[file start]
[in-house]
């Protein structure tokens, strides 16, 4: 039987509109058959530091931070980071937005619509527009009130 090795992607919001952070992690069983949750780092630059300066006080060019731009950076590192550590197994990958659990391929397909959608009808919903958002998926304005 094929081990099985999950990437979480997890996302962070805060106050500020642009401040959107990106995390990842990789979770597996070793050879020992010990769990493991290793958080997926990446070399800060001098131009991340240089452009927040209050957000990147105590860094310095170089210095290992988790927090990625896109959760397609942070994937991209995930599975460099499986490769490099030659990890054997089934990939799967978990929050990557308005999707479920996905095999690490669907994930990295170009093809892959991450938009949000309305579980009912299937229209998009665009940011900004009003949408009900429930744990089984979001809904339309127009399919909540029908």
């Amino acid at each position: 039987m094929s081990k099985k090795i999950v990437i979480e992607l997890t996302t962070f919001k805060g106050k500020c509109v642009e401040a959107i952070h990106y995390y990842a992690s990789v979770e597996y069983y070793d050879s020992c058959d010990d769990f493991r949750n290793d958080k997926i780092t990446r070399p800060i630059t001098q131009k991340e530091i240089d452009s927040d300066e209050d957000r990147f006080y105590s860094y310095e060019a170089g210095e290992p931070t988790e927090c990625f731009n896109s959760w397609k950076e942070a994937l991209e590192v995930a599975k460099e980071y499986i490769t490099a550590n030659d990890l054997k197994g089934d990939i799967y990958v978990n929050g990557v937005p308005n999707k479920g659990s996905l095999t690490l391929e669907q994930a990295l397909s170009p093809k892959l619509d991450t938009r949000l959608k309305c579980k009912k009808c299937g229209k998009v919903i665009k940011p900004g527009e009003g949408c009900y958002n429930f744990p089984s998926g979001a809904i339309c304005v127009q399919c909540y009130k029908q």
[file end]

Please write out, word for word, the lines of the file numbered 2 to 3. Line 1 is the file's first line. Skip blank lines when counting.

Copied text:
């Protein structure tokens, strides 16, 4: 039987509109058959530091931070980071937005619509527009009130 090795992607919001952070992690069983949750780092630059300066006080060019731009950076590192550590197994990958659990391929397909959608009808919903958002998926304005 094929081990099985999950990437979480997890996302962070805060106050500020642009401040959107990106995390990842990789979770597996070793050879020992010990769990493991290793958080997926990446070399800060001098131009991340240089452009927040209050957000990147105590860094310095170089210095290992988790927090990625896109959760397609942070994937991209995930599975460099499986490769490099030659990890054997089934990939799967978990929050990557308005999707479920996905095999690490669907994930990295170009093809892959991450938009949000309305579980009912299937229209998009665009940011900004009003949408009900429930744990089984979001809904339309127009399919909540029908």
């Amino acid at each position: 039987m094929s081990k099985k090795i999950v990437i979480e992607l997890t996302t962070f919001k805060g106050k500020c509109v642009e401040a959107i952070h990106y995390y990842a992690s990789v979770e597996y069983y070793d050879s020992c058959d010990d769990f493991r949750n290793d958080k997926i780092t990446r070399p800060i630059t001098q131009k991340e530091i240089d452009s927040d300066e209050d957000r990147f006080y105590s860094y310095e060019a170089g210095e290992p931070t988790e927090c990625f731009n896109s959760w397609k950076e942070a994937l991209e590192v995930a599975k460099e980071y499986i490769t490099a550590n030659d990890l054997k197994g089934d990939i799967y990958v978990n929050g990557v937005p308005n999707k479920g659990s996905l095999t690490l391929e669907q994930a990295l397909s170009p093809k892959l619509d991450t938009r949000l959608k309305c579980k009912k009808c299937g229209k998009v919903i665009k940011p900004g527009e009003g949408c009900y958002n429930f744990p089984s998926g979001a809904i339309c304005v127009q399919c909540y009130k029908q």